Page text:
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ONE Planet DTP - Temporal oscillations of West Antarctic ice streams and implications for ice sheet deglaciation (Ref: OP20300)

  • Full or part time
  • Application Deadline
    Friday, January 31, 2020
  • Competition Funded PhD Project (European/UK Students Only)
    Competition Funded PhD Project (European/UK Students Only)

Project Description

Project Description:
The West Antarctic ice sheet contains enough ice to raise global sea levels by several metres and is considered particularly vulnerable to changing climatic conditions. Most of its ice is discharged through a few fast-flowing ice streams, which channelize the ice flow from the interior of the ice sheet to its edges. Existing models show that the volume and discharge of an ice stream with fixed width can change due to internal feedbacks between ice thickness, basal energy balance and slip at the ice sheet bed. However, ice streams can be part of complex ice flow patterns encompassing several adjacent ice streams. Observations show that they can widen, narrow, and meander within the ice sheet, thereby affecting the flow of neighboring ice streams. Models explaining these changes in flow on the basis of thermal and/or hydrologically feedbacks have recently been developed, but the interplay between internal ice stream dynamics, interactions between ice streams, and ice stream discharge is poorly understood. However, these interactions are likely crucial for explaining the dynamic history of the West Antarctic ice sheet, and might explain the short, periodic episodes of rapid deglaciation of the Laurentide ice sheet known as Heinrich events.
The goal of this project is to adapt a numerical ice sheet model to investigate these dynamics and their role in ice sheet deglaciation. Simplified mathematical models will be developed to aid in the interpretation of these results and to build a conceptual understanding of leading order processes.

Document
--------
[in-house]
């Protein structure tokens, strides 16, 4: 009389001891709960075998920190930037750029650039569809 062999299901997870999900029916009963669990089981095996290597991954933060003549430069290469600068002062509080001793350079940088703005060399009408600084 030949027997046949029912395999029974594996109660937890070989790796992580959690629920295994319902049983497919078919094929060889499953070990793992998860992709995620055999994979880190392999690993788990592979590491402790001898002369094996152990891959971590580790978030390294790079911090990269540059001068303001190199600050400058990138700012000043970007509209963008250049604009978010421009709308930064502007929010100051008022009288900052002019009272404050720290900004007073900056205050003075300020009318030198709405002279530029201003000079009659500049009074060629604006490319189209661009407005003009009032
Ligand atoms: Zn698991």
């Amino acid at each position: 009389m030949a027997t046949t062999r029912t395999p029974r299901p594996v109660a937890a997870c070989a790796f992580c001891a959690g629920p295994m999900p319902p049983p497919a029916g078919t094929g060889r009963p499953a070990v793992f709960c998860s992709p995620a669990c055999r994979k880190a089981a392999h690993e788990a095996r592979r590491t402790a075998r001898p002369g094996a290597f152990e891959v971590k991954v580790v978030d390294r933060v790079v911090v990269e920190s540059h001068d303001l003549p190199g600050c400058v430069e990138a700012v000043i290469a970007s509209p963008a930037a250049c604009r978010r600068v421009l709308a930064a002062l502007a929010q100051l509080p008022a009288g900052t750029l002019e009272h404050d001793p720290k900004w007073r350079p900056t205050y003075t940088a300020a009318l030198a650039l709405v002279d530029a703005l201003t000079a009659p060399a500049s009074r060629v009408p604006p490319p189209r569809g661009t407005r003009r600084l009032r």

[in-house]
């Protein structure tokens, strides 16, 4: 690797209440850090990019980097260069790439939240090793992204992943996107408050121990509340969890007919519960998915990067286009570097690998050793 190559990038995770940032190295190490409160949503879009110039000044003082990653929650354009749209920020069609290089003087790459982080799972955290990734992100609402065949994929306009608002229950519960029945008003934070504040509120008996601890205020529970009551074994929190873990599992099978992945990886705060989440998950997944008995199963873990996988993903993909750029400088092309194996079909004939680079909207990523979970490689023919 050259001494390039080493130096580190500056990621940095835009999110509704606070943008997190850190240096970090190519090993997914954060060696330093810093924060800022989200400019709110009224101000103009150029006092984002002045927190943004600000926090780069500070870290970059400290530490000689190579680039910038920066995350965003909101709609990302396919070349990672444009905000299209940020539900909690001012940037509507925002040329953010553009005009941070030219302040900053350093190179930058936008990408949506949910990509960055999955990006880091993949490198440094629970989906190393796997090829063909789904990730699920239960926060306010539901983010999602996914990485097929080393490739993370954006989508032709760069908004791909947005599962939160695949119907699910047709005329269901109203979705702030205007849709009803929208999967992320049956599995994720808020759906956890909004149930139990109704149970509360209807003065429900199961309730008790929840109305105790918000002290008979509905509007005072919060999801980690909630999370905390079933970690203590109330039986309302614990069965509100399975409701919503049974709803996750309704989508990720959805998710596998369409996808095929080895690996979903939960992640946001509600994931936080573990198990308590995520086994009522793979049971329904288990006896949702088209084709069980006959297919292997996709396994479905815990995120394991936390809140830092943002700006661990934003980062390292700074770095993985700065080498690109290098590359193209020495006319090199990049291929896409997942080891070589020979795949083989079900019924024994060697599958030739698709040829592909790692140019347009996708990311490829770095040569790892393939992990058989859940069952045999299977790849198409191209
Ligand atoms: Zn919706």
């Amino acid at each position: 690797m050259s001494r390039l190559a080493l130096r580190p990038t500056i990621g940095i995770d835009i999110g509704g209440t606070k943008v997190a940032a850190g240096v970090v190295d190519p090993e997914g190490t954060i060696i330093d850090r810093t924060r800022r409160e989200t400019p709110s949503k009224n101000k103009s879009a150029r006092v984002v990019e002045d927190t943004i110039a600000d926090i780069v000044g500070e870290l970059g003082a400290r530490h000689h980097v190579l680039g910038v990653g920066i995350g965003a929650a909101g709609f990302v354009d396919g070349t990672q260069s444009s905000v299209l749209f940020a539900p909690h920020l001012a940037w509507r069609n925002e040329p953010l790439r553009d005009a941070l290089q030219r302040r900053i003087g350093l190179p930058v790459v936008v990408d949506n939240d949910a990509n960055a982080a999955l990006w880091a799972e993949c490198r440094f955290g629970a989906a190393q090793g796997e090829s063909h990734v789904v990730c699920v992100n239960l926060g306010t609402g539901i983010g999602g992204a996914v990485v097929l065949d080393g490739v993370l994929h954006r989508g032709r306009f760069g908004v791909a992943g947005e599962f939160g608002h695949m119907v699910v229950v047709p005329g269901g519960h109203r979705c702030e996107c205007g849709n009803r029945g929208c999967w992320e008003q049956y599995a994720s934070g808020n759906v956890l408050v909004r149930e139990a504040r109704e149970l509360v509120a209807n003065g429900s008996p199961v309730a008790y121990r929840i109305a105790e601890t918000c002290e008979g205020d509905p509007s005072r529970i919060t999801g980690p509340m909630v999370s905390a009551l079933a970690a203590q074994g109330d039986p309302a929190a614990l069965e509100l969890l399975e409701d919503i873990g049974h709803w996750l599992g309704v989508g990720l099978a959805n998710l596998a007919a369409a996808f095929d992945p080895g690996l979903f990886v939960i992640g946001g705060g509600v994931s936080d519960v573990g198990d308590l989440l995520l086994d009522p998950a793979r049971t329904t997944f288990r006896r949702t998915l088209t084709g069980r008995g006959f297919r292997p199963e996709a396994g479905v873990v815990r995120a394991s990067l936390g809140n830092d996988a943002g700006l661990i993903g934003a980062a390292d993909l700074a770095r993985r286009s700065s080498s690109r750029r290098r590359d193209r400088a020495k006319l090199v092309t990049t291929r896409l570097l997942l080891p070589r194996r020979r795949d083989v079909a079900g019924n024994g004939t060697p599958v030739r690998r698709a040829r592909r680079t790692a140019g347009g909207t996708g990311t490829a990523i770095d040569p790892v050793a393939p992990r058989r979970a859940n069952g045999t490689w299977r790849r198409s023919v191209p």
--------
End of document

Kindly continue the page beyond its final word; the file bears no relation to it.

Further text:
The successful student will expand his/her knowledge in glaciology, fluid dynamics and thermodynamics, and will learn to formulate mathematical models of physical processes. They will learn to solve the partial differential equations describing these models with a variety of numerical methods.
Prerequisites: An undergraduate degree in geophysics, physics, mathematics, computer science or a related field is desirable, as is knowledge or interest in fluid dynamics and numerical solution of partial differential equations.
For more information, please contact Marianne Haseloff ().

Eligibility and How to Apply:
Please note eligibility requirement:
• Academic excellence of the proposed student i.e. 2:1 (or equivalent GPA from non-UK universities [preference for 1st class honours]); or a Masters (preference for Merit or above); or APEL evidence of substantial practitioner achievement.
• Appropriate IELTS score, if required.
• Applicants cannot apply for this funding if currently engaged in Doctoral study at Northumbria or elsewhere.

Please note: Applications that do not include a research proposal of approximately 1,000 words (not a copy of the advert), or that do not include the advert reference (e.g. OP.....) will not be considered.

Northumbria University takes pride in, and values, the quality and diversity of our staff. We welcome applications from all members of the community. The University holds an Athena SWAN Bronze award in recognition of our commitment to improving employment practices for the advancement of gender equality.

Funding Notes

We have a minimum of 12 (3.5 year) PhD fully funded studentship awards available for October 2020 entry. Each award includes fees (Home / EU), an annual living allowance (for 2019/20 this is £15,009) and a Research Training Support Grant (for travel, consumables, as required).

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